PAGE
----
Chocolate Chip Rice Krispie Cookies

I have never been a big breakfast cereal fan. But, mix some cereal into a cookie, like in these chocolate chip rice krispie cookies or in ice cream and it’s a game changer. Historically, breakfast cereal has become a highly competitive market. And whether for health or convenience reasons, consumers have been hooked on cereal since its invention.

chocolate chip rice krispie cookies

The History of Cereal

In 1863, James Caleb Jackson, who was a vegetarian and ran a medical sanitarium in western New York, created a breakfast cereal using graham flour dough that was dried and broken into shapes that needed to be soaked in milk overnight. He called it “granular“. Soon after, John Harvey Kellogg, a surgeon who ran a health spa in Michigan, made a similar version he called “granola“. But it was a patient of Kellogg’s, named C.­W. Post, who created “Grape-Nuts“, which would is what went on to become the first popular cereal product.


John Harvey Kellogg along with his younger brother, Will Keith Kellogg, discovered a way to make a flaked cereal which they called “Corn Flakes“. Will Kellogg had the idea to add sugar and began mass-marketing them, which included putting an in-box prize. Post developed a similar cereal Corn Flakes which he called “Elijah’s Manna“, that later got renamed “Post Toasties” after receiving flack from a religious group.

chocolate chip rice krispie cookies


In the early 1900s, the Quaker Oats Company had devised a method of forcing rice grains to explode under pressure, and began marketing “Puffed Rice” and “Puffed Wheat” as a breakthrough in food science, calling them the first “food shot from guns” and a new “wonder of the world.”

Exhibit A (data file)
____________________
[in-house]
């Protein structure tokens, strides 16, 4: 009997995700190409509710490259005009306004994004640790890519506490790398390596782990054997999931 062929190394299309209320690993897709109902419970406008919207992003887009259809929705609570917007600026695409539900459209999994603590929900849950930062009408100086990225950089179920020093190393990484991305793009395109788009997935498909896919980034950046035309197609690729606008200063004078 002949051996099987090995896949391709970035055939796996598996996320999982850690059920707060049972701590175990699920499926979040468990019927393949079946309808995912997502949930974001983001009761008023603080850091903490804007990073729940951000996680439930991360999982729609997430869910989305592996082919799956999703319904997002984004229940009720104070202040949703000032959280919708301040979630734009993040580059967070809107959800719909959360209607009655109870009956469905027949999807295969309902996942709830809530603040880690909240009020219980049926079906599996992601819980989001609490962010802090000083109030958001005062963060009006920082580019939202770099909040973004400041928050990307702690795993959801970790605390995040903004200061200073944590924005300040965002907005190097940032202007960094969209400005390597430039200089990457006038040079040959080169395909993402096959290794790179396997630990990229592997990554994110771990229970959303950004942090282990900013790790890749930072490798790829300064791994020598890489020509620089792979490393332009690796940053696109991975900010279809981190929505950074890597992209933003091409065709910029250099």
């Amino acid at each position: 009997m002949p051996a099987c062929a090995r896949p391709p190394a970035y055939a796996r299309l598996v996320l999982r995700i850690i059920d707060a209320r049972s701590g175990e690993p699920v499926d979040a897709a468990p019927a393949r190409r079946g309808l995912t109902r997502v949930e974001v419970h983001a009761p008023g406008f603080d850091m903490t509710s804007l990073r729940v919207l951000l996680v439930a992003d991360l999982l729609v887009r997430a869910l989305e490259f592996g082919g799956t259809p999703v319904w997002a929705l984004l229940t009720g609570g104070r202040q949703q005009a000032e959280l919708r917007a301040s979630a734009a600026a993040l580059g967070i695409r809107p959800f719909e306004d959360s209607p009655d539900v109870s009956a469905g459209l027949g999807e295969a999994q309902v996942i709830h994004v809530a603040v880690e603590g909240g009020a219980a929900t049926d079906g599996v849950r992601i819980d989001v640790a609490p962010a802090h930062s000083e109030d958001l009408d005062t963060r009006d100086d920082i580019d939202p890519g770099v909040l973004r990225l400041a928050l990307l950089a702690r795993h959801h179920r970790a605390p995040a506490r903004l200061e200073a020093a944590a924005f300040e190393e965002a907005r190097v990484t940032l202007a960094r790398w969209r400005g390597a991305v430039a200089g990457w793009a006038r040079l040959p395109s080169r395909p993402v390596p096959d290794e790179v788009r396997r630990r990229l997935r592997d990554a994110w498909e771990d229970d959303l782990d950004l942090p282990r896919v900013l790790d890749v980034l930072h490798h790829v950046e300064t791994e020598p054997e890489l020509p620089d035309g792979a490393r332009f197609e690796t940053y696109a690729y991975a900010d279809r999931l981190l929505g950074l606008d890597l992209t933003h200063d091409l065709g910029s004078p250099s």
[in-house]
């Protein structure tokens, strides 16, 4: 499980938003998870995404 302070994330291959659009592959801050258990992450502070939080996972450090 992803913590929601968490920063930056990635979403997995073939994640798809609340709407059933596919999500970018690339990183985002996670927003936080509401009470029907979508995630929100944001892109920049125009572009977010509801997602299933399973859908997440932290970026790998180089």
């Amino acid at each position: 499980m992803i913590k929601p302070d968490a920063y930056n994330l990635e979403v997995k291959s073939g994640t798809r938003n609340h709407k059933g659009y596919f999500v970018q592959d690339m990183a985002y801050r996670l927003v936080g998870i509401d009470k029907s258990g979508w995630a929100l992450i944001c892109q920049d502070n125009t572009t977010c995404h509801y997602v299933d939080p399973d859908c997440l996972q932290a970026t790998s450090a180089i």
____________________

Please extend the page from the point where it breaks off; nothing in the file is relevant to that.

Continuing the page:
In the 20’s-the 30s, a health clinician accidentally spilled a wheat bran mixture onto a hot stove, creating what would come to be called “Wheaties“. The Ralston Purina company introduced “Wheat Chex“, calling it “Shredded Ralston“. It was intended to feed followers of Ralstonism, a strict, racist social movement that included a belief in controlling the minds of others. Cheerios first entered the market as “CheeriOats“, but were quickly renamed.

The Talking Cereal

Around the same time, Kellogg was hard at work on a puffed rice cereal ad that was officially launched to the public in 1928. What made Rice Krispies stand out was the very distinct noise they made when milk was added. Because of this, Rice Krispies were initially marketed as “The Talking Cereal” back in 1928.

According to, the “talking” is apparently due to the physical structure of the cereal. Rice Krispies are made by cooking rice at a high temperature. This makes the rice expand or puff up, creating pockets of air divided by bonded starch molecules. This causes the cereal to behave like a piece of glass. Liquid (milk) puts pressure on the air pockets, pushing the air up against the thin walls of the pocket, and shattering it. And it’s that shattering that makes the distinctive snap, crackle, and pop noises Rice Krispies are known for.

chocolate chip rice krispie cookies

Post-World War II

After World War II, cereal consumption increased with the baby boom, and the addition of sugar became a huge selling point. It was also when Kellogg’s invented its signature cereal, “Frosted Flakes“, launching breakfast cereal into a whole new direction.

The word is still loved cereal today. Revenue in the breakfast cereals market amounts to$72 billion dollars as of 2022. And although I don’t like breakfast cereal for breakfast, I am still a consumer. Case in point, these outrageously delicious, slightly, chewy, slightly crispy chocolate chip cookies with rice krispies. The addition of Krispies takes these buttery chocolate chip cookies to a different playing field. My compost cookies, featuring cornflakes, were the inspiration behind these cereal cookies and got me thinking, perhaps I’m a cereal gal after all.

chocolate chip rice krispie cookies

About the Author

Andrea Potischman

I am a professionally trained NYC chef turned CA mom and food blogger. I post about real food, with doable ingredient lists that are family friendly.

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